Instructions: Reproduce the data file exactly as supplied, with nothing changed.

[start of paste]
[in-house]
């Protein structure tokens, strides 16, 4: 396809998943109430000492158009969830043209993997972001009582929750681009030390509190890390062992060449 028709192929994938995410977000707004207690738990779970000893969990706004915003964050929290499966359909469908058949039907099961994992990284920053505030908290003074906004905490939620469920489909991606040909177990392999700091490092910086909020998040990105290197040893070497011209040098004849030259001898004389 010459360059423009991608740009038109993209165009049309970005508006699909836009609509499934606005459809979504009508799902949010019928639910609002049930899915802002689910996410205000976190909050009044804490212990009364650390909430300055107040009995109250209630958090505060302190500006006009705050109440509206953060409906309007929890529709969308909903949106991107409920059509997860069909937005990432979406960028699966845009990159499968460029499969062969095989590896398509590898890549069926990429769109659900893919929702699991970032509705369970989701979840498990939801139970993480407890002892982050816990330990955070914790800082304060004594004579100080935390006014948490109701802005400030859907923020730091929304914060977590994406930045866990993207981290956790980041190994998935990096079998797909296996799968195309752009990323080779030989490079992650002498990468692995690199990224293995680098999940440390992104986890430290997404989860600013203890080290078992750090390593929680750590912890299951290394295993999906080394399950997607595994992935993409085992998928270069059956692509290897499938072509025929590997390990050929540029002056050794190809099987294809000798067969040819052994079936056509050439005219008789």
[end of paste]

[in-house]
């Protein structure tokens, strides 16, 4: 396809998943109430000492158009969830043209993997972001009582929750681009030390509190890390062992060449 028709192929994938995410977000707004207690738990779970000893969990706004915003964050929290499966359909469908058949039907099961994992990284920053505030908290003074906004905490939620469920489909991606040909177990392999700091490092910086909020998040990105290197040893070497011209040098004849030259001898004389 010459360059423009991608740009038109993209165009049309970005508006699909836009609509499934606005459809979504009508799902949010019928639910609002049930899915802002689910996410205000976190909050009044804490212990009364650390909430300055107040009995109250209630958090505060302190500006006009705050109440509206953060409906309007929890529709969308909903949106991107409920059509997860069909937005990432979406960028699966845009990159499968460029499969062969095989590896398509590898890549069926990429769109659900893919929702699991970032509705369970989701979840498990939801139970993480407890002892982050816990330990955070914790800082304060004594004579100080935390006014948490109701802005400030859907923020730091929304914060977590994406930045866990993207981290956790980041190994998935990096079998797909296996799968195309752009990323080779030989490079992650002498990468692995690199990224293995680098999940440390992104986890430290997404989860600013203890080290078992750090390593929680750590912890299951290394295993999906080394399950997607595994992935993409085992998928270069059956692509290897499938072509025929590997390990050929540029002056050794190809099987294809000798067969040819052994079936056509050439005219008789």